UNESCO World Heritage - From the Grande-Île to La Neustadt
The Grande-Île has been on UNESCO’s World Heritage list since 1988. La Neustadt since 2017.
Strasbourg was the first French city whose listing was not just about a prestigious monument but a historical urban center. To feature on the World Heritage List, sites must be of outstanding universal value and meet at least one of the ten selection criteria.
Nearly 30 years after the Grande-Île was listed, another Strasbourg district, La Neustadt was added to this listing.
Grande-Île and La Neustadt together form an urban ensemble that is characteristic of Rhineland Europe, with a structure centered on the cathedral, a major masterpiece of Gothic art.
The French and German influences, specific to Strasbourg, have forged an exceptional urban ensemble, fashioned down through the ages: Roman Antiquity, the Middle Ages, the Rhenish Renaissance, the 17th, 19th and 20th centuries and the emergence of a modern city.
This small area is bounded by the Ill river and the Faux-Rempart canal. It is connected by 21 bridges and footbridges to the rest of the city and is the historic core. It features a highly diverse monumental heritage of outstanding quality.
For the Grande-Île, the World Heritage Committee adopted criterion IV "Example of an exceptional urban ensemble, combining the French and Germanic influences from the late Middle Ages to the present day."
The Cathedral was chosen as a "unique artistic achievement" (criterion I, which represents a masterpiece of human creative genius) and a "vector of Gothic art turned towards the East" (criterion II, exhibit an important interchange of human values).
From ancient churches to department stores
In this eminent architectural ensemble representative of the changes in the city from the Middle Ages to the present day, other Strasbourg buildings have been identified and added to this listing:
- The churches of Saint-Thomas, Saint-Pierre-le-Jeune and Saint-Pierre-le-Vieux
- the Rohan Palace (Place du Château)
- the Hôtel de Ville (Place Broglie)
- the Ancien Hôtel Zorn de Bulach, Grand'rue
- the Aubette (Place Kléber)
- the buildings in the Oeuvre Notre Dame, the Maison Kammerzell, the Grande Boucherie, the Ancienne Douane, the Neubau (Place Gutenberg) and the St. Thomas school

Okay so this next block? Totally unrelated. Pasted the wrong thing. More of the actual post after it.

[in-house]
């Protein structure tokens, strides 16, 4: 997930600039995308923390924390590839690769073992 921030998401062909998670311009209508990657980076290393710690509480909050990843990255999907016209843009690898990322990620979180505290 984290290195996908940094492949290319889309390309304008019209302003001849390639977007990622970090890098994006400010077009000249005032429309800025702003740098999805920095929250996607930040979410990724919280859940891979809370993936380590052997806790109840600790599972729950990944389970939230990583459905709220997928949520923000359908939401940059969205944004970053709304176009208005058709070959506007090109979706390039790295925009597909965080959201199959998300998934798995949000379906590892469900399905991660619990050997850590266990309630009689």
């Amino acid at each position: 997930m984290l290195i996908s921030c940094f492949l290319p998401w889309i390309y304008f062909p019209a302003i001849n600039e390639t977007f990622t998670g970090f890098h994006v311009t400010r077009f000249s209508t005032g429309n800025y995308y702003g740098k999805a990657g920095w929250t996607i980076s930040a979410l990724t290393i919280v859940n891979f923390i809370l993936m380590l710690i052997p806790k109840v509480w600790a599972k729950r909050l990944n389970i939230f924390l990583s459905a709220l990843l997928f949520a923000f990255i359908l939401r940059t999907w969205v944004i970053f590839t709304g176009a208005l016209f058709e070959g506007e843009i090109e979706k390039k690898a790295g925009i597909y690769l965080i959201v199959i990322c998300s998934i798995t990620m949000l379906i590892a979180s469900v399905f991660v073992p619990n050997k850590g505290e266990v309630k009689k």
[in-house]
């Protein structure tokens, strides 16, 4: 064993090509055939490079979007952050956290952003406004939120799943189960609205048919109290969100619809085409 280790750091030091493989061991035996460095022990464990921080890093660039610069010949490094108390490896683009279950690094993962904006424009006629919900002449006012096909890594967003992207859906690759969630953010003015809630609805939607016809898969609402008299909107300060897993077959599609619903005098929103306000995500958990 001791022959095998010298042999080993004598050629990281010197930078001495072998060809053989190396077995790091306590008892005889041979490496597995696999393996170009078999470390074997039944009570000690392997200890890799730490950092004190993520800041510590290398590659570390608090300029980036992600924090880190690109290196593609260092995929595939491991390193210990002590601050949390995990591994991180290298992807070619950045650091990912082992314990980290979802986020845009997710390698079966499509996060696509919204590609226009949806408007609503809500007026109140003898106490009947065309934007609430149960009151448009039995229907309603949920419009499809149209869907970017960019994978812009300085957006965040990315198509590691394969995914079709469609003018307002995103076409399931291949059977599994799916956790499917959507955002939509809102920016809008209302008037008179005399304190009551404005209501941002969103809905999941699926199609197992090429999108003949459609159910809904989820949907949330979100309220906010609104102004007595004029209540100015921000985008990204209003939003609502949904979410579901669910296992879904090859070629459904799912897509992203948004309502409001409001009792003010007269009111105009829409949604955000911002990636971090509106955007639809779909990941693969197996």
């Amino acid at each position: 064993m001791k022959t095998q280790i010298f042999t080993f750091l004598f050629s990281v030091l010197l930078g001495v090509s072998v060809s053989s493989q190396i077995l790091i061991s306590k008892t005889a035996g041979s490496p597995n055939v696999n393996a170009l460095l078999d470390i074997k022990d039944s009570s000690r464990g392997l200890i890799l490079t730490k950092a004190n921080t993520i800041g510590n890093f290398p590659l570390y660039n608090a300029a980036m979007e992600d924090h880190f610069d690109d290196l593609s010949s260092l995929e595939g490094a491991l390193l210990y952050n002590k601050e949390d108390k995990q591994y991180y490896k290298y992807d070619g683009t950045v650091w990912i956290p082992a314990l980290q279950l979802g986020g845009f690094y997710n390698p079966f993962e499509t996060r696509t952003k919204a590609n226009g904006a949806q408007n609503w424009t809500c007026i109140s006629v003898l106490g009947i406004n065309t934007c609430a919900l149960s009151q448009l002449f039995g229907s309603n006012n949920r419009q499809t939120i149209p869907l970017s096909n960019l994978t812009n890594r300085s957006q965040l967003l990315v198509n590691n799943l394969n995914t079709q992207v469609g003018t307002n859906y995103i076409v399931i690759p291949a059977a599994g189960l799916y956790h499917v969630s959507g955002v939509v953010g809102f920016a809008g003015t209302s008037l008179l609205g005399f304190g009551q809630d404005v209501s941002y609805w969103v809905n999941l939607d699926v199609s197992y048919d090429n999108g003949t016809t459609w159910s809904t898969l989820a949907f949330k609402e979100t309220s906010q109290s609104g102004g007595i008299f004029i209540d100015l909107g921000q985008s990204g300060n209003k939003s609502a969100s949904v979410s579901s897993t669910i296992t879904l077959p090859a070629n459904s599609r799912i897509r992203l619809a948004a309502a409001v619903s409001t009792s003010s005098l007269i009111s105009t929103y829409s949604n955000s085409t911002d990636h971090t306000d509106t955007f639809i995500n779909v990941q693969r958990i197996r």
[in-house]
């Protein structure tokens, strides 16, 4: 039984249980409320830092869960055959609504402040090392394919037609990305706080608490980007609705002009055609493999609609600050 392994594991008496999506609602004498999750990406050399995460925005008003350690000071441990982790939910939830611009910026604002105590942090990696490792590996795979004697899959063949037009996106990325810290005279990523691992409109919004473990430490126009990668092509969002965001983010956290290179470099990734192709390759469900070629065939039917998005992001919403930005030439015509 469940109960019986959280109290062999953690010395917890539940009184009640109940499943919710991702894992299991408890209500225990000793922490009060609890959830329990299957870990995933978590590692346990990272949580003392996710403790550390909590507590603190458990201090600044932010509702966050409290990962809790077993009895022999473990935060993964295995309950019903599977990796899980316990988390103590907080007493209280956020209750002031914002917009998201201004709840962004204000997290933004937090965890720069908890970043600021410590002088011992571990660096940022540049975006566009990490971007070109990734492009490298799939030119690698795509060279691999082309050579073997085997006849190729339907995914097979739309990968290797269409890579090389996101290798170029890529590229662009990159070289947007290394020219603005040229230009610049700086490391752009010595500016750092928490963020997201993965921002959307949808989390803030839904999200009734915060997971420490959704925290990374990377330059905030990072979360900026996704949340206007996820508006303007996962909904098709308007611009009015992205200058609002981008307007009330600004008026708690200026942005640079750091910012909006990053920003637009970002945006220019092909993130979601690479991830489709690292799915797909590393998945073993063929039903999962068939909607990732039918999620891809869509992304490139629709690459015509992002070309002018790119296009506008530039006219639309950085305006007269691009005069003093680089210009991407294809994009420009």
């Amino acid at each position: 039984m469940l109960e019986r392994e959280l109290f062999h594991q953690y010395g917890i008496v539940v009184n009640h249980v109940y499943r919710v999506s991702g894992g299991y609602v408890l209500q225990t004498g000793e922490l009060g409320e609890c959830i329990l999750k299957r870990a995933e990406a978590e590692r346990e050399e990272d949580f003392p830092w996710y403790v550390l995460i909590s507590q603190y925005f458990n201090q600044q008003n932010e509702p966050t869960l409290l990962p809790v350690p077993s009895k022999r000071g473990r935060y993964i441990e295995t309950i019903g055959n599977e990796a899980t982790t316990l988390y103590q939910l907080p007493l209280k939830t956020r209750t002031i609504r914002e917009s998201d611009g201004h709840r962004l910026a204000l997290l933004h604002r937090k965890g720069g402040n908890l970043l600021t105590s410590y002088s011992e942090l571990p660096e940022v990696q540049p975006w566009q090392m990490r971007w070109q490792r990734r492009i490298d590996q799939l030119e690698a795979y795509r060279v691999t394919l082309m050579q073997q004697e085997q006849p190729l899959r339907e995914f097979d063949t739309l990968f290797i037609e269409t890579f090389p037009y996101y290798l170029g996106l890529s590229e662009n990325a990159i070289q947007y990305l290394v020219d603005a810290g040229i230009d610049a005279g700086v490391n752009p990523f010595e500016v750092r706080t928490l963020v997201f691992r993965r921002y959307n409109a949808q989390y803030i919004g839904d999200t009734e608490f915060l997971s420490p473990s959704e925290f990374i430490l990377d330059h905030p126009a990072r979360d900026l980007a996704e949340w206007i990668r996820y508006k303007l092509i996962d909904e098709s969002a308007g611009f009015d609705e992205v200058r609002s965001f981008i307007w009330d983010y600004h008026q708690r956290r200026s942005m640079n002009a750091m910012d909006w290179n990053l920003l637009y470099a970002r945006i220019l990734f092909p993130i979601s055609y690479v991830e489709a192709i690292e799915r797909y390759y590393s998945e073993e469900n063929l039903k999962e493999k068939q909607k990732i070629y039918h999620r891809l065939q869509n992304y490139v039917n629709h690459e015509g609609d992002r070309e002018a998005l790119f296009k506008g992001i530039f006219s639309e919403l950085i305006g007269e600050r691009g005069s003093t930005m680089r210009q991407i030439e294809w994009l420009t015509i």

- the Petite France, Covered Bridges and the Vauban dam
- The Galeries Lafayette department store
In 1871, Alsace and Moselle were integrated into the German Empire and Strasbourg became the capital of the new "Reichsland Elsass-Lothringen". The city was completely transformed by this.
Up to then, Strasbourg developed within its historical limits, nestled in the protective meander plotted out by the Ill river. From 1880 on, under the auspices of the German authorities, a vast project began which was to triple the size of the city.
Municipal authorities drew up this plan based on the projects presented by Jean-Geoffroy Conrath, the city architect, August Orth, a Berlin architect and Hermann Eggert, the architect of the Rhine Palace. The space was to be structured through orthogonal routes, according to Haussmanian principles, or a radio-concentric arrangement, organized around squares dotted with public buildings or parks.
The construction of La Neustadt serves several purposes. It was first intended to set in stone the regime change and the advent of a new power: the Place Impériale, now Place de la République, is at the core of this city planning project. It includes government buildings, dominated by the imposing bulk of the Rhine Palace, the place of residence of the emperor when he visited Strasbourg.
But it also had to accommodate the newcomers: the annexation led to significant German immigration into Strasbourg; in forty-five years, the population of the city more than doubled, from 80,000 in 1870 to 180,000 in 1915. Thus we find in La Neustadt luxury buildings with all modern conveniences ("water and gas on all floors" as still specified on enamel plaques on the walls), but also small private mansions off the beaten track.
In terms of style, eclecticism reigns supreme, contributing to the real charm of this district. An Art Nouveau building with a flourishing decor is set beside an elegant villa in a pastiche rococo style, while in the distance stand out the neo-Gothic spires of St. Paul church: a real tour of changing architectures.
The World Heritage List
The World Heritage List has over 1,000 listed sites, most being in Europe and 41 in France.
Ratified in 1972, the UNESCO World Heritage Convention is the only legal instrument which aims to both preserve cultural properties and protect nature.